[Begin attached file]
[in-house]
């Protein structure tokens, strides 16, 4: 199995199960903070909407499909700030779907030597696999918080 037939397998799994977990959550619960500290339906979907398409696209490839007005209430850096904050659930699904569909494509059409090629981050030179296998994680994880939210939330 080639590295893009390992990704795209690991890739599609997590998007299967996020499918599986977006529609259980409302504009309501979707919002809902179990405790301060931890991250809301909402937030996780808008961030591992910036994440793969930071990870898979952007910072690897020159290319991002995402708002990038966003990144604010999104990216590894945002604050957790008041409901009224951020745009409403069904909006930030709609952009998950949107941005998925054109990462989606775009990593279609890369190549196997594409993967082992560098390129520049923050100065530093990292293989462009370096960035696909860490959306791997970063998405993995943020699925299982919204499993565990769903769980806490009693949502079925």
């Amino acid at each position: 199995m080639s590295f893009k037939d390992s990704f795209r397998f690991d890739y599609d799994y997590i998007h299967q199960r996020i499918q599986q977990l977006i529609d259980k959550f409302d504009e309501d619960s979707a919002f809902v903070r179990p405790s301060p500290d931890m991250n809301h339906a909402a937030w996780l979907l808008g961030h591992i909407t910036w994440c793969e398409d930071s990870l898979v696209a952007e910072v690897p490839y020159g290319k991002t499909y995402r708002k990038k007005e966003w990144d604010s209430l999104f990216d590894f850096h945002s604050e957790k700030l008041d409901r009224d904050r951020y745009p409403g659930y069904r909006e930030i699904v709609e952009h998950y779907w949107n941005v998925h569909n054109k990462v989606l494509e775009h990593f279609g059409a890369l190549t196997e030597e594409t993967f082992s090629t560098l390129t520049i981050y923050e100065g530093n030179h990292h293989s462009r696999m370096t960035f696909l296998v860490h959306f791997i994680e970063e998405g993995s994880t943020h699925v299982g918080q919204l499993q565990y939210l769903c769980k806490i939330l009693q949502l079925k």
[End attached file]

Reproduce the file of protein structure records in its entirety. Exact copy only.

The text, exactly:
[in-house]
């Protein structure tokens, strides 16, 4: 199995199960903070909407499909700030779907030597696999918080 037939397998799994977990959550619960500290339906979907398409696209490839007005209430850096904050659930699904569909494509059409090629981050030179296998994680994880939210939330 080639590295893009390992990704795209690991890739599609997590998007299967996020499918599986977006529609259980409302504009309501979707919002809902179990405790301060931890991250809301909402937030996780808008961030591992910036994440793969930071990870898979952007910072690897020159290319991002995402708002990038966003990144604010999104990216590894945002604050957790008041409901009224951020745009409403069904909006930030709609952009998950949107941005998925054109990462989606775009990593279609890369190549196997594409993967082992560098390129520049923050100065530093990292293989462009370096960035696909860490959306791997970063998405993995943020699925299982919204499993565990769903769980806490009693949502079925």
């Amino acid at each position: 199995m080639s590295f893009k037939d390992s990704f795209r397998f690991d890739y599609d799994y997590i998007h299967q199960r996020i499918q599986q977990l977006i529609d259980k959550f409302d504009e309501d619960s979707a919002f809902v903070r179990p405790s301060p500290d931890m991250n809301h339906a909402a937030w996780l979907l808008g961030h591992i909407t910036w994440c793969e398409d930071s990870l898979v696209a952007e910072v690897p490839y020159g290319k991002t499909y995402r708002k990038k007005e966003w990144d604010s209430l999104f990216d590894f850096h945002s604050e957790k700030l008041d409901r009224d904050r951020y745009p409403g659930y069904r909006e930030i699904v709609e952009h998950y779907w949107n941005v998925h569909n054109k990462v989606l494509e775009h990593f279609g059409a890369l190549t196997e030597e594409t993967f082992s090629t560098l390129t520049i981050y923050e100065g530093n030179h990292h293989s462009r696999m370096t960035f696909l296998v860490h959306f791997i994680e970063e998405g993995s994880t943020h699925v299982g918080q919204l499993q565990y939210l769903c769980k806490i939330l009693q949502l079925k």